The UN Department of peacekeeping operations is currently considering three options to provide timely additional support to UN missions at times of crisis: provision of a rapid deployment capability by regional organisations; provision of a short-term capability by
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one or more individual countries; and providing co-operation arrangements between UN missions in the same region. The report recommends that all these options be considered in parallel.
Progress has already been made on two of these recommendations. In the area of regional rapid reaction, the EU and UN are discussing how the EU battle groups could be used in appropriate circumstances in support of UN missions. The EU is currently considering a request from the UN to provide additional support to the UN mission in the Democratic Republic of Congo during elections later this year. The African Union is also taking steps towards establishment of an African stand-by force, supported by the UK and other international partners.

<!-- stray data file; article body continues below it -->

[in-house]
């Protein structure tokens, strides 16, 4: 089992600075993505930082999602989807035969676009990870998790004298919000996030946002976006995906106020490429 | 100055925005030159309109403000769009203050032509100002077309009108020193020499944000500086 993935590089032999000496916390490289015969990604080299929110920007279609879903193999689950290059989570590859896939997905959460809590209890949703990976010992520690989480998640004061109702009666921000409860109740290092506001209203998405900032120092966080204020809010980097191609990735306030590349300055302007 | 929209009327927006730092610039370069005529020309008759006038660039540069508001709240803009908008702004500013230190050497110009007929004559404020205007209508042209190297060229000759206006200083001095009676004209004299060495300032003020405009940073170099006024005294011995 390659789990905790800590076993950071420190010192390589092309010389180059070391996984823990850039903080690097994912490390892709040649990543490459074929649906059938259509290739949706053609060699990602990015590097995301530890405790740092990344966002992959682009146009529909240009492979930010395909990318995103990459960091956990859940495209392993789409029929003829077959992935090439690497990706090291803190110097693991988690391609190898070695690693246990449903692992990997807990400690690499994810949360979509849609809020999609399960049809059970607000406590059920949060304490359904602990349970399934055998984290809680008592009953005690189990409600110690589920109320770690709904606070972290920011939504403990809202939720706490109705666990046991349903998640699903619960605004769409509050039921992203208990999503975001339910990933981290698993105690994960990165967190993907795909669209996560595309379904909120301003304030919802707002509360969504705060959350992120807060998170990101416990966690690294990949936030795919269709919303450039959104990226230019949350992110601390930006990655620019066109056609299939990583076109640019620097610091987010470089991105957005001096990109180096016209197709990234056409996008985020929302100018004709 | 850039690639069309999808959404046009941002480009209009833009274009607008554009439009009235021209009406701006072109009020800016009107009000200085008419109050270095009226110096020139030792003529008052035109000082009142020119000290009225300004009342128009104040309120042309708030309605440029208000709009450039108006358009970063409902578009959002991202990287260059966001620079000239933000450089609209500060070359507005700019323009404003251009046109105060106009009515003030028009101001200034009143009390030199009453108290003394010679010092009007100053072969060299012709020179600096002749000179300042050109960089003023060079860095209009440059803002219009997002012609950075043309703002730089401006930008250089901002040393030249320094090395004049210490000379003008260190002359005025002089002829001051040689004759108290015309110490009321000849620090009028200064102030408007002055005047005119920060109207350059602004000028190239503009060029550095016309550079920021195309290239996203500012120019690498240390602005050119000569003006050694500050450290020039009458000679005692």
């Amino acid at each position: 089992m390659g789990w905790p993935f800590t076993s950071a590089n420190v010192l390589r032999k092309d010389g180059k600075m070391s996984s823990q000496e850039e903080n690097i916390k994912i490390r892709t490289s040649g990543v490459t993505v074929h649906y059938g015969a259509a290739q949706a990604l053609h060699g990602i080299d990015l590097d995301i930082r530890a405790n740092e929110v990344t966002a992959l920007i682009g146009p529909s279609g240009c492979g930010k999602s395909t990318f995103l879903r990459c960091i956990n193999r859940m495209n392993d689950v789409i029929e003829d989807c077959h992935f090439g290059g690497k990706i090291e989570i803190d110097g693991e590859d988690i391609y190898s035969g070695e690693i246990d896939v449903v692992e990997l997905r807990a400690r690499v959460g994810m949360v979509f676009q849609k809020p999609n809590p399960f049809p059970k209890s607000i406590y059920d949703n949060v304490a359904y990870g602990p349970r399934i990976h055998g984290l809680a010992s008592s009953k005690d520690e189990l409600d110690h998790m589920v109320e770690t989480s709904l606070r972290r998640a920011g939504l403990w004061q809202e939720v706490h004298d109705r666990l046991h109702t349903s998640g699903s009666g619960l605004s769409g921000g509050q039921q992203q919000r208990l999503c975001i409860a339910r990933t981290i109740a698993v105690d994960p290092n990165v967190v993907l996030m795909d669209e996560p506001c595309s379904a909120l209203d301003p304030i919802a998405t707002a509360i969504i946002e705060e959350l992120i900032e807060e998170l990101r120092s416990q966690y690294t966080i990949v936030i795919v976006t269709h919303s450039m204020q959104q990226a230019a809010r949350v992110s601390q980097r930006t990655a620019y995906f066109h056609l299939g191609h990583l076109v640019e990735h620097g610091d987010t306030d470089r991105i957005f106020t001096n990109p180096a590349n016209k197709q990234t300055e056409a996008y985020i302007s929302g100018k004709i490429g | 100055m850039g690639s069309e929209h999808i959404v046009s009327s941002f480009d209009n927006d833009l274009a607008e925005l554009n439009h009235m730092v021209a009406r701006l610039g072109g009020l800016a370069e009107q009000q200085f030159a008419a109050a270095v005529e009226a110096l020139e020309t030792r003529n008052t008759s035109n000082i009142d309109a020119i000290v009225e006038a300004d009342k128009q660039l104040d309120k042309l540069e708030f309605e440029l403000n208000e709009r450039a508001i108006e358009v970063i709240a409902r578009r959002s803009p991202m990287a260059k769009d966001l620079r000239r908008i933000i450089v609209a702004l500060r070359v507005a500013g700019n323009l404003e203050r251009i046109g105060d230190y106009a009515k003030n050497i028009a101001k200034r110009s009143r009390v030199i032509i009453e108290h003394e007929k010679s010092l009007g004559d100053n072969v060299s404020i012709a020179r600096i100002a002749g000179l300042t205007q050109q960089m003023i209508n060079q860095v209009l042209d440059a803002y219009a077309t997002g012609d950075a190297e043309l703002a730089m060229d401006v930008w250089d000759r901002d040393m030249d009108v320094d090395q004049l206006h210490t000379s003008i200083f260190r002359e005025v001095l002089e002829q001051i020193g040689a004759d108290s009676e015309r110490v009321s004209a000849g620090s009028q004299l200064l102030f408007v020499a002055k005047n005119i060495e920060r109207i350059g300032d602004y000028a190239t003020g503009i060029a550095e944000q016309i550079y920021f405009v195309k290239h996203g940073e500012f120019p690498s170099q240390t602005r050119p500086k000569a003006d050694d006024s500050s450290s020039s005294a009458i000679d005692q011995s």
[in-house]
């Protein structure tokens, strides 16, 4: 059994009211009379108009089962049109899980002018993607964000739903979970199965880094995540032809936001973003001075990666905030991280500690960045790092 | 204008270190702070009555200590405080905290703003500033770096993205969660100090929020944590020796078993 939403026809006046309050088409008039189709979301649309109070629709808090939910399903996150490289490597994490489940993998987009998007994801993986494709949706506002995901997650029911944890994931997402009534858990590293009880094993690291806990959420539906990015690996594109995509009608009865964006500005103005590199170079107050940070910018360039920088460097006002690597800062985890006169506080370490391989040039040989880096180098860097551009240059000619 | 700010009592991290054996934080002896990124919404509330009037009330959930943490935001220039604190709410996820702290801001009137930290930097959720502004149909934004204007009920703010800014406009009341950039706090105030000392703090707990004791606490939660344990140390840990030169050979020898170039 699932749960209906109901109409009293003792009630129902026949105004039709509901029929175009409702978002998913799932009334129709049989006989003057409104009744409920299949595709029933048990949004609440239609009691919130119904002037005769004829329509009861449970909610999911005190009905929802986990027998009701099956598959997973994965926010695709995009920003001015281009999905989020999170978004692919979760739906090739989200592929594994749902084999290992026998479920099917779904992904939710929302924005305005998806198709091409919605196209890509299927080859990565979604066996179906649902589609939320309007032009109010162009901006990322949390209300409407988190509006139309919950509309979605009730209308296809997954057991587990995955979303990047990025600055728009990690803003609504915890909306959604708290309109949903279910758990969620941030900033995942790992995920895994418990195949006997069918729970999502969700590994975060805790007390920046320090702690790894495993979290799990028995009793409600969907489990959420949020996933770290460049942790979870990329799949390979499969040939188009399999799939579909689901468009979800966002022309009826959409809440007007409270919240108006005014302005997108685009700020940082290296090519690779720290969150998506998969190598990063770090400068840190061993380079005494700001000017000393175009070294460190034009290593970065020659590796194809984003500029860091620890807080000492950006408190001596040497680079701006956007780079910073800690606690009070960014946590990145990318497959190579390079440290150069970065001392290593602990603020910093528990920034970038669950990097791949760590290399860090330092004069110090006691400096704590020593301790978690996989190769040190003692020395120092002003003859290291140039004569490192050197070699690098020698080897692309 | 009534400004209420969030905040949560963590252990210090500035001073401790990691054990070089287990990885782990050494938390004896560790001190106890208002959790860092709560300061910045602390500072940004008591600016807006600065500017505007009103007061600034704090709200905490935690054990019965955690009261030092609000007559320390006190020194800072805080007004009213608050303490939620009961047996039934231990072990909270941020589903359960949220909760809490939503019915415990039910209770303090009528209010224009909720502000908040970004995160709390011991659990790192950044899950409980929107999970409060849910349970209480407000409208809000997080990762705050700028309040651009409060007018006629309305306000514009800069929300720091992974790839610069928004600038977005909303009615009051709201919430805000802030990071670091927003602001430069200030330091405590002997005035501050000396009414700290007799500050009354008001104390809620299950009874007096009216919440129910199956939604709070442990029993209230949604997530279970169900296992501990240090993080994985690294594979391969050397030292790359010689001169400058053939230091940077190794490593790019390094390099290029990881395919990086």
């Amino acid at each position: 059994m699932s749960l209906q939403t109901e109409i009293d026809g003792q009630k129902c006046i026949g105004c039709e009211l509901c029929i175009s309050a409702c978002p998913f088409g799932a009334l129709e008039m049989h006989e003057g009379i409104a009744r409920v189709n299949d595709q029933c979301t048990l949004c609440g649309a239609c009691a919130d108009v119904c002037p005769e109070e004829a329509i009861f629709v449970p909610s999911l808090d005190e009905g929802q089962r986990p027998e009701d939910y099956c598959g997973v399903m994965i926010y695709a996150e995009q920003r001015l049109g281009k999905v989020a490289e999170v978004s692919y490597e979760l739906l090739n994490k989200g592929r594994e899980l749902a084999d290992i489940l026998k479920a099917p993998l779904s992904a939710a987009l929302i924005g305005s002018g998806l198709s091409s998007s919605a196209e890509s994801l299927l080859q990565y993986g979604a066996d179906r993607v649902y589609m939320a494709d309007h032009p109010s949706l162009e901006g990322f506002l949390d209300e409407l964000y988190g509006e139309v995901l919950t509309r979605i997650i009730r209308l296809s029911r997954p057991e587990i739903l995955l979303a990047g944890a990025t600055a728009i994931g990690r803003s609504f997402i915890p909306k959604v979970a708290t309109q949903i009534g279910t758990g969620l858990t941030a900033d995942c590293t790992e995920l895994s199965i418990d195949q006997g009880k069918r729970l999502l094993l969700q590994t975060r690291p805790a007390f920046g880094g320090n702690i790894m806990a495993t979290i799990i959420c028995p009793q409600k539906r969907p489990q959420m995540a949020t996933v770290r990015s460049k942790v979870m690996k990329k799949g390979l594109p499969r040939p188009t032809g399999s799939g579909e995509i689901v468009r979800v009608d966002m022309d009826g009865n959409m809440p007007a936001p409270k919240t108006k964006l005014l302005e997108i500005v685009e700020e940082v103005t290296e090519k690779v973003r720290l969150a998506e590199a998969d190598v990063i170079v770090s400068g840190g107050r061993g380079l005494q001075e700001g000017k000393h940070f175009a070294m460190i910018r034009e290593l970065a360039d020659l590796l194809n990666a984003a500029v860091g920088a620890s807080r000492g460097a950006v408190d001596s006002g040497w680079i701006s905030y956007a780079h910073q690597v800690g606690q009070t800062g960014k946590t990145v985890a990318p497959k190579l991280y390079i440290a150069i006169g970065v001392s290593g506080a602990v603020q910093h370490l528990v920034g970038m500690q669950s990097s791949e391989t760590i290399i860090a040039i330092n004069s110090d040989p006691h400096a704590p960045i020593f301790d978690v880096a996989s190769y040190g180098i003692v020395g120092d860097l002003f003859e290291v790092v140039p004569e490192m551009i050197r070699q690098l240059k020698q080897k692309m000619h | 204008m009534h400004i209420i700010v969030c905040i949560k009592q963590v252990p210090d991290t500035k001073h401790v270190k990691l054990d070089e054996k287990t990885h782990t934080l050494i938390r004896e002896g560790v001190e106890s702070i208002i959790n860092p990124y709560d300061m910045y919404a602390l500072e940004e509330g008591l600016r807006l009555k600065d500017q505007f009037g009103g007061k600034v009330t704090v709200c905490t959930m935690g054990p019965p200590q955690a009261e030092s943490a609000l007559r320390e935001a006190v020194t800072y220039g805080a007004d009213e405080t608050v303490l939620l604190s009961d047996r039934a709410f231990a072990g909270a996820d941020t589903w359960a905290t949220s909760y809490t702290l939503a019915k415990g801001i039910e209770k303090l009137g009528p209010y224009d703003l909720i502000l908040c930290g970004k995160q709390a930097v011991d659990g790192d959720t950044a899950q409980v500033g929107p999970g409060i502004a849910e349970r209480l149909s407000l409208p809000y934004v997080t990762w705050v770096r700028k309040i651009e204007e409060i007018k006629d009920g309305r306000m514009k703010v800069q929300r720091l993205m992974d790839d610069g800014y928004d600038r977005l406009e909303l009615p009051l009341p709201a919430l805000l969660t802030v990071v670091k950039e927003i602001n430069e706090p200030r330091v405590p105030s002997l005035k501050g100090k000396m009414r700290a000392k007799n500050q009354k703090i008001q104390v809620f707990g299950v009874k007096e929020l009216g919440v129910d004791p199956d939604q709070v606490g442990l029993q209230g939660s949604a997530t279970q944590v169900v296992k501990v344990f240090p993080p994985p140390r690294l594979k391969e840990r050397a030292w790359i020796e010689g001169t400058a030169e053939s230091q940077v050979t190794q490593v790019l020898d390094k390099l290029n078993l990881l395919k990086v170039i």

Progress is also being made on arrangements between UN missions. The Security Council has recently authorised the deployment of a force from the UN mission in Liberia (UNMIL) to support UN forces in Cote d' Ivoire in view of recent events there. Similarly UNMIL is providing a contingency force to support the UN forces providing security for the Sierra Leone special court, should the need arise.